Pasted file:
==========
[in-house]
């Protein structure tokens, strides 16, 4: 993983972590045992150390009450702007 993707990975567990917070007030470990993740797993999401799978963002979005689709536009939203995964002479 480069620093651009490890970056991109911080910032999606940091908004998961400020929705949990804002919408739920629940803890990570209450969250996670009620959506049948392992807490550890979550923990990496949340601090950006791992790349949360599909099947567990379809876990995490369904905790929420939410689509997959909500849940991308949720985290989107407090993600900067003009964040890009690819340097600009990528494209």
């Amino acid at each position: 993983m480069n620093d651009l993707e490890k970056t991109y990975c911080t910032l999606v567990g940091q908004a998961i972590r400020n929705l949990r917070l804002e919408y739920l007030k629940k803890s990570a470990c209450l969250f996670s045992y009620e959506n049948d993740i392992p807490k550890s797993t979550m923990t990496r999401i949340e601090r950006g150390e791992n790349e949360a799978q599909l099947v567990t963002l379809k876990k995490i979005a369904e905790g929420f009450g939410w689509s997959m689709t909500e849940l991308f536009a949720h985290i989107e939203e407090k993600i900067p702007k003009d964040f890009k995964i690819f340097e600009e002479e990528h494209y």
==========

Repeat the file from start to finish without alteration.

[in-house]
């Protein structure tokens, strides 16, 4: 993983972590045992150390009450702007 993707990975567990917070007030470990993740797993999401799978963002979005689709536009939203995964002479 480069620093651009490890970056991109911080910032999606940091908004998961400020929705949990804002919408739920629940803890990570209450969250996670009620959506049948392992807490550890979550923990990496949340601090950006791992790349949360599909099947567990379809876990995490369904905790929420939410689509997959909500849940991308949720985290989107407090993600900067003009964040890009690819340097600009990528494209």
């Amino acid at each position: 993983m480069n620093d651009l993707e490890k970056t991109y990975c911080t910032l999606v567990g940091q908004a998961i972590r400020n929705l949990r917070l804002e919408y739920l007030k629940k803890s990570a470990c209450l969250f996670s045992y009620e959506n049948d993740i392992p807490k550890s797993t979550m923990t990496r999401i949340e601090r950006g150390e791992n790349e949360a799978q599909l099947v567990t963002l379809k876990k995490i979005a369904e905790g929420f009450g939410w689509s997959m689709t909500e849940l991308f536009a949720h985290i989107e939203e407090k993600i900067p702007k003009d964040f890009k995964i690819f340097e600009e002479e990528h494209y």